Think hair loss is a strictly male problem? Then I guess your shower drain looks pretty different from mine. Turns out, ladies can’t catch a break: women actually make up about 40 percent of American hair loss sufferers, and 30 million women in the United States have hereditary hair loss (compared to 50 million men). And that’s just hereditary hair loss (aka just due to genetics and aging) — millions more lose strands for other reasons.

If your shower drain looks like a Furby died in it, don’t panic just yet. “It’s normal to lose about 100 hairs per day,” says Dr. David Bank, dermatologist and author of Beautiful Skin: Every Woman’s Guide to Looking Her Best at Any Age. Sounds like a lot, but it’s part of the natural hair cycle, not necessarily the sign of a problem, he says. Dr. Bank’s quick test? “I gently tug on a small section of hair,” he says. “If fewer than five hairs come out in my fingers with each tug, the hair loss is within the normal range.”

If more come out, that’s still not necessarily cause for concern (or a hat shopping spree). Though hair loss can be caused by autoimmune disorders and serious illness, some of the most overlooked causes are actually some of the most likely. Take a look at these surprisingly common hair loss factors:

Your medicine cabinet
Everything from antidepressants and acne medications to beta-blockers and birth control can cause hair loss — a side effect doctors don’t always mention when writing a prescription. Start monitoring your hair as soon as you start taking a new drug so you can act fast. “If you start having hair loss a few weeks after starting a new medication, call your doctor,” advises Dr. Debra Jaliman, a New York City dermatologist.

Stress
In the middle of a breakup and up for a promotion at work? Don’t underestimate the effects of stress — as stress hormones cause the blood vessels to constrict, hair follicles are deprived of oxygen, minerals, and vitamins, so it’s often a major cause of thinning hair or hair loss, says Dr. Bank. If you think your hair loss may be stress-related, try a biotin supplement, a B vitamin that gives skin, hair, and nails a boost (he recommends at least 2.5 mg each day).

Dieting
That cayenne pepper and lemon cleanse isn’t just super depressing — it’s also bad for your hair if you’re not getting enough protein (a must for strong, healthy strands), iron (which delivers nutrients to the follicle), vitamin C (which helps in the absorption of iron), and zinc, omega-3 fatty acids, and vitamin E (which all help protect and hydrate the scalp). Luckily, it’s a quick fix, and hair usually bounces right back once you correct your diet, says Dr. Jaliman.

Your monthly cycle
You may already know that women often experience hair loss during pregnancy and menopause, but plenty also deal with hormone imbalances or fluctuations during their normal cycles. “Some women may have hair follicles that are particularly sensitive to hormone fluctuations, and may notice that they have increased hair shedding in the second half of their menstrual cycle,” says Dr. Tsippora Shainhouse, a dermatologist and clinical instructor at the University of Southern California. If you’re shedding more in the second half of your cycle, you’re also likely noticing significantly less shedding in the first half, when estrogen levels climb.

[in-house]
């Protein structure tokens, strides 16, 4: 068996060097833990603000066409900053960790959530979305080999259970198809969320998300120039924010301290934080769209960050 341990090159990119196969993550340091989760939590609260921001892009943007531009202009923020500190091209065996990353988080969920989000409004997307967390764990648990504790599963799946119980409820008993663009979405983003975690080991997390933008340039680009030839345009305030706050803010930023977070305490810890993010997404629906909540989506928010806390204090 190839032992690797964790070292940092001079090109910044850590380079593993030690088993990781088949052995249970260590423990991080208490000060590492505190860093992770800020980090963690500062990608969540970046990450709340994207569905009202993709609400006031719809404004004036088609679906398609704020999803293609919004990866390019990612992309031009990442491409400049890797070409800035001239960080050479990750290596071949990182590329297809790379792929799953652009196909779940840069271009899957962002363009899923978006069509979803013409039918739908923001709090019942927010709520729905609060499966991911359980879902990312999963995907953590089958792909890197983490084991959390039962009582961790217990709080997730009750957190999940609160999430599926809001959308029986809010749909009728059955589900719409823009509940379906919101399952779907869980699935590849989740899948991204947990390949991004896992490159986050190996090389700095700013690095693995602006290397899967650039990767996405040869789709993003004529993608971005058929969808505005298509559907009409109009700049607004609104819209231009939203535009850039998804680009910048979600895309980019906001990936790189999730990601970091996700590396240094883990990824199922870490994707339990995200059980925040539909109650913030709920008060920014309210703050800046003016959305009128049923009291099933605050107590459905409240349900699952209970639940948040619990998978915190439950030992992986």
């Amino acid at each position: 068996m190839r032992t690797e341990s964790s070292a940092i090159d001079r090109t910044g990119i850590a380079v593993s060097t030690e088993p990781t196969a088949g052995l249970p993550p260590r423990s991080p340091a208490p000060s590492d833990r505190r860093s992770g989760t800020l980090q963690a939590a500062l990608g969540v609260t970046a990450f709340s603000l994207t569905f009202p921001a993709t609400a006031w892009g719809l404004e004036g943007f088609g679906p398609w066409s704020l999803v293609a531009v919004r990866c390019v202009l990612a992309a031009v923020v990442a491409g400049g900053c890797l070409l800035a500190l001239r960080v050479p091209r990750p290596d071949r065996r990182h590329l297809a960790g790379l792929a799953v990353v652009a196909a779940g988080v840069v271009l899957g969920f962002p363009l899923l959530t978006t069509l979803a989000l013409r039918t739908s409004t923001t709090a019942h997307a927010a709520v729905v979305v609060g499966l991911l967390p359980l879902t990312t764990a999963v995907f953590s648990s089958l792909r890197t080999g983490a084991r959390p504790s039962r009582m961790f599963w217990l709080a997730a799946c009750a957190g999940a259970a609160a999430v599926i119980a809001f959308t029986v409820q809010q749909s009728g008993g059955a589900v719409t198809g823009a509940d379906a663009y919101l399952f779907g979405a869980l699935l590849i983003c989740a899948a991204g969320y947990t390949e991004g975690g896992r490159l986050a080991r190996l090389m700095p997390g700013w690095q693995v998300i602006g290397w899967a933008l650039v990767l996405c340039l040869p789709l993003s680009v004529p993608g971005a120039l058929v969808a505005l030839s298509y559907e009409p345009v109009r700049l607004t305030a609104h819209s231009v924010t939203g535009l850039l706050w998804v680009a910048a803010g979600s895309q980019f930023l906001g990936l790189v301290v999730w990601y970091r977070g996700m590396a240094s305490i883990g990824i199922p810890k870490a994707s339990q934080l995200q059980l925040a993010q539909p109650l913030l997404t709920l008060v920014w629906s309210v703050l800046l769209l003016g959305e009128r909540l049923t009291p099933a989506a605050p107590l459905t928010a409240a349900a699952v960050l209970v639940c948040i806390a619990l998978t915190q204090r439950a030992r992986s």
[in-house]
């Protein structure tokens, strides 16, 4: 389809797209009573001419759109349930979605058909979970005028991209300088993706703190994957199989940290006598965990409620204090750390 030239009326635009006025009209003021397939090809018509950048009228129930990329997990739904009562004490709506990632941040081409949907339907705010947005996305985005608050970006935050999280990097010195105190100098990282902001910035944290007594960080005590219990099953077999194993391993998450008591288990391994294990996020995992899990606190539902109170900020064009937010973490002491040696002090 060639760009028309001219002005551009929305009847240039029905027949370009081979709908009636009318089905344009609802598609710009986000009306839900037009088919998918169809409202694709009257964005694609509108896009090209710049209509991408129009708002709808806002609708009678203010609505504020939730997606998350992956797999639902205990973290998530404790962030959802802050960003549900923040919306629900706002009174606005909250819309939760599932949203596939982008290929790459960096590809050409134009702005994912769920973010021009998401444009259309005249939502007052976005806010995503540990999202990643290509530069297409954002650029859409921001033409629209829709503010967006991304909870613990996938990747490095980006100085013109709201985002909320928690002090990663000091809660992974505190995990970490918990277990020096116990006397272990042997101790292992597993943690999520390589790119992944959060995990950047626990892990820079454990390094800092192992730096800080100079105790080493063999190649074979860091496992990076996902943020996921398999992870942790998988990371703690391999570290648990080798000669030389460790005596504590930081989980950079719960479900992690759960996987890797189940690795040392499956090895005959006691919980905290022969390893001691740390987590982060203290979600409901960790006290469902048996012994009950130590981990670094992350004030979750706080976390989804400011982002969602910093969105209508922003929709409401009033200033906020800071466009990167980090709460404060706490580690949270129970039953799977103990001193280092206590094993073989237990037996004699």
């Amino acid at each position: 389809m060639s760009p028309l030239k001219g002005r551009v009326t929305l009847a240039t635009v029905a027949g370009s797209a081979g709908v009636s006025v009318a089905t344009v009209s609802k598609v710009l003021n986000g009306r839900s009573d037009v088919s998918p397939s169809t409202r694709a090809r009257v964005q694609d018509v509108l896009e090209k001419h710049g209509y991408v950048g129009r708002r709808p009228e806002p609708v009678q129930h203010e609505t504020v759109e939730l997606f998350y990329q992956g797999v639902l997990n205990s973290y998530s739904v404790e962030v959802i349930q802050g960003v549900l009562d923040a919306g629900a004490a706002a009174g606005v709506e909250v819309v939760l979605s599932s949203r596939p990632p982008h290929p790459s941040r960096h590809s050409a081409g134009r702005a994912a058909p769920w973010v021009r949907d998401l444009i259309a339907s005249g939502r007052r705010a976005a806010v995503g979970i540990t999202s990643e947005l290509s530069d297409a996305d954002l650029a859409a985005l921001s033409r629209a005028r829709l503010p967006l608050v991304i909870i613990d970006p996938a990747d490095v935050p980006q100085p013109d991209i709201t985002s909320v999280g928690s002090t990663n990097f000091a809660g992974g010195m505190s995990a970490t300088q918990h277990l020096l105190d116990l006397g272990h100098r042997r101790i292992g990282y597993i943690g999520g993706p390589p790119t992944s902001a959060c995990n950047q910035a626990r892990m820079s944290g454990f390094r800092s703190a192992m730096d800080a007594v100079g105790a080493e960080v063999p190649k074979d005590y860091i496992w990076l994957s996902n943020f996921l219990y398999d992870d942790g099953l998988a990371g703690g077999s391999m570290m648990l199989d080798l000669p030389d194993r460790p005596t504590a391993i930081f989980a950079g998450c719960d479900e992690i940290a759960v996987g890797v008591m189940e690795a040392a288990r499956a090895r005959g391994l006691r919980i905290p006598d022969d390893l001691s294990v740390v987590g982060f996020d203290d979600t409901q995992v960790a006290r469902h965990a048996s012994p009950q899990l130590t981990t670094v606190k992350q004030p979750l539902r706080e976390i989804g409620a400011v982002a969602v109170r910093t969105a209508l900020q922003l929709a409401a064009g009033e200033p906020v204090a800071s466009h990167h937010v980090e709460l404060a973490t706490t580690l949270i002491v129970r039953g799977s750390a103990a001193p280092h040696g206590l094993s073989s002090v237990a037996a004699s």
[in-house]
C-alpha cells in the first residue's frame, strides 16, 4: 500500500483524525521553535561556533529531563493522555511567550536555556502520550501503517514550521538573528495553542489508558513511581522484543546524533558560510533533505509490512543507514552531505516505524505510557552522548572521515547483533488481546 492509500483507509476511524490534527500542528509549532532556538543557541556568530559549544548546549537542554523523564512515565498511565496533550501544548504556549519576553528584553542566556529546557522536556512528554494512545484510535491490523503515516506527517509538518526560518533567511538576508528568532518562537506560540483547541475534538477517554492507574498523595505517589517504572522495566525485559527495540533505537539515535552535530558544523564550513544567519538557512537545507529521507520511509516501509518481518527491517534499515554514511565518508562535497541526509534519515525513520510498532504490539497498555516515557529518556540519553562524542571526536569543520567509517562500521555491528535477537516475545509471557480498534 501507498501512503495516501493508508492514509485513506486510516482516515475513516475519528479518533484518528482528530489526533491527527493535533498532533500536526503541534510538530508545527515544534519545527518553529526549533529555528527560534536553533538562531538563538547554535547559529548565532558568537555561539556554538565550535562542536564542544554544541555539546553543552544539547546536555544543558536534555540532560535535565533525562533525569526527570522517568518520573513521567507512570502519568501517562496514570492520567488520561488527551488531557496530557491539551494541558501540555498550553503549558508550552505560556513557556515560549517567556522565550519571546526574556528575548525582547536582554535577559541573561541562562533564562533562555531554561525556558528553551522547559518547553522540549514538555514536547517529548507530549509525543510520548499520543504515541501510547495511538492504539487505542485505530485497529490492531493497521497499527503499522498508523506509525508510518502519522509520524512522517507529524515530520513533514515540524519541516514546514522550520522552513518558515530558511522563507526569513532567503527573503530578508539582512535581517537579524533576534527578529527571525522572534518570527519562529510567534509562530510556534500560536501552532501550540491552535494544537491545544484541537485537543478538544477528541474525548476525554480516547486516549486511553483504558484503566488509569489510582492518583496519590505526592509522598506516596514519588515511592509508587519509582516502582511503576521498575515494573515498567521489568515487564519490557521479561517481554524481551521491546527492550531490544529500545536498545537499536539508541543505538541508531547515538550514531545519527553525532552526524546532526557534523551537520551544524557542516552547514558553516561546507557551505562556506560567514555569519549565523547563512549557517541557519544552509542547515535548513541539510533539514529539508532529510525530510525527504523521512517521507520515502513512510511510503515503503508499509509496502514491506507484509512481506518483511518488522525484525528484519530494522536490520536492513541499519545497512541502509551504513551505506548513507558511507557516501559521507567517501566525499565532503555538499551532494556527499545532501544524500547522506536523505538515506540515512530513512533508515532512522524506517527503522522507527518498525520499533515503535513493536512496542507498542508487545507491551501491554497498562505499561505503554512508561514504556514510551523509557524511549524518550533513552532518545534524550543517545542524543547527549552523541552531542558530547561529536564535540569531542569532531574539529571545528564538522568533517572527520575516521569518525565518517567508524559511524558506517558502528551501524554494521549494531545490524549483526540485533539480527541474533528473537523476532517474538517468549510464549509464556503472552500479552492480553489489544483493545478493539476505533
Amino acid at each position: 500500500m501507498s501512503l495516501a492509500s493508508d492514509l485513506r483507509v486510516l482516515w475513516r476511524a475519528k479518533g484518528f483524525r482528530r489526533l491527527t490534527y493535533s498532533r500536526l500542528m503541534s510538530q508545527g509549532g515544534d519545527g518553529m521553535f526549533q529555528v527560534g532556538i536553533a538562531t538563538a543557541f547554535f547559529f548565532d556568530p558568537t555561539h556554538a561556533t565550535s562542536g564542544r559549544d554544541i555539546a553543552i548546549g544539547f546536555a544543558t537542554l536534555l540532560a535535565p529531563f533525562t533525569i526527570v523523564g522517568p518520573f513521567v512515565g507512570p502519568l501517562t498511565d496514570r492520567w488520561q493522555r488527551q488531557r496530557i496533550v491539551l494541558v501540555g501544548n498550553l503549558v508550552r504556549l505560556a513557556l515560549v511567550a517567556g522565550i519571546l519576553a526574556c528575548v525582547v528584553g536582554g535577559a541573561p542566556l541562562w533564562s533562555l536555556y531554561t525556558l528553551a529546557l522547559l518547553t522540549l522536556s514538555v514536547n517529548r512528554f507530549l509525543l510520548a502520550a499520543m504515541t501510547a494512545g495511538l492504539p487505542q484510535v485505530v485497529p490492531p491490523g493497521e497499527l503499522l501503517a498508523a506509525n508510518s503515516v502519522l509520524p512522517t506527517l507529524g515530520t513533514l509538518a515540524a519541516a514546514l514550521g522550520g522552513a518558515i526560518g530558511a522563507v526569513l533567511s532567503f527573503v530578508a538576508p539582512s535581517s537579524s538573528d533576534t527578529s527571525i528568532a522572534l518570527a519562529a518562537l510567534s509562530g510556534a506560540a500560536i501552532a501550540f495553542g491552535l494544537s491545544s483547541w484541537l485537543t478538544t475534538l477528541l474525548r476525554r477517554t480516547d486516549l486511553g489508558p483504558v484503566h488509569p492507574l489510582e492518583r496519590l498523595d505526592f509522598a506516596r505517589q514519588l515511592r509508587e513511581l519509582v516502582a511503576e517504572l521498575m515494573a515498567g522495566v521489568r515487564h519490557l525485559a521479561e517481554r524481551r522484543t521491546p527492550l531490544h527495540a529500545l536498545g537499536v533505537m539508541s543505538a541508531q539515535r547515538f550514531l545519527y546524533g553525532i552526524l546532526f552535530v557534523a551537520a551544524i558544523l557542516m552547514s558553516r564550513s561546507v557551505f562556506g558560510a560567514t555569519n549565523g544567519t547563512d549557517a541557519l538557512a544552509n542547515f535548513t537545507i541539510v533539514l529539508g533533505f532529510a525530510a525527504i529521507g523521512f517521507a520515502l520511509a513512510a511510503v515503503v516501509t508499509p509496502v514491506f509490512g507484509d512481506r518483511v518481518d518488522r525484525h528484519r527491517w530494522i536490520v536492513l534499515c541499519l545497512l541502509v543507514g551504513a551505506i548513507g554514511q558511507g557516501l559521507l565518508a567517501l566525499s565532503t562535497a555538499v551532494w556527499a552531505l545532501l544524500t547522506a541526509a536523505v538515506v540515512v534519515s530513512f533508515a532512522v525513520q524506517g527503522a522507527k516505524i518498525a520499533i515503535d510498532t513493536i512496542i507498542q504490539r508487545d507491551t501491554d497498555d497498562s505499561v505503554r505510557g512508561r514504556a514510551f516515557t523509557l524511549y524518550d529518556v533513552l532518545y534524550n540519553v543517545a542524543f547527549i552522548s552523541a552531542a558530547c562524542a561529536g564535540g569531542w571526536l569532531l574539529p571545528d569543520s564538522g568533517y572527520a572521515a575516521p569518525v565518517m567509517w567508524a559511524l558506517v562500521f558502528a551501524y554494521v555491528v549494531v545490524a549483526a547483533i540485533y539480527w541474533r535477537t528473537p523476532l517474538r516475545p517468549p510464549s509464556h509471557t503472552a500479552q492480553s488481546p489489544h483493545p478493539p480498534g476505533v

Your hairdo
If your everyday ‘do gives Ariana Grande a run for her money, try giving the elastic ties a rest and see if your hair starts looking fuller. “If you pull your hair very tightly in braids or a tight ponytail you can get what’s called traction alopecia,” says Dr. Jaliman. “This is because too much pressure and stress is on the hair follicles and destroys them.”

Your heat-styling gear
Your straightener, blowdryer, and curling iron do a number on your strands too. The 400-degree setting is definitely too high, period, Dr. Jaliman says — look for tools with an adjustable heat setting and keep temperatures below 350 degrees, especially if you have fine hair. Also, a diffuser and styling products with silicone will distribute heat more evenly and protect the hair, offsetting some of the damage.

Bottom line? Hair loss can be a hairy situation to figure out, and fixes can range from diet and hairstyling tweaks to topical solutions like Rogaine, depending on cause and severity. If you’ve been shedding for a while, losing a lot more than usual, and aren’t seeing regrowth, don’t attempt a DIY treatment — get your mane to a dermatologist for diagnosis, treatment, and the return of good hair days.

Diana Vilibert is a freelance writer and copywriter living in Brooklyn, NY. She loves flea markets, martinis, to-do lists, traveling, and wearing leggings as pants. You can see more of her writing at www.dianavilibert.com and follow her on Twitter at @dianavilibert.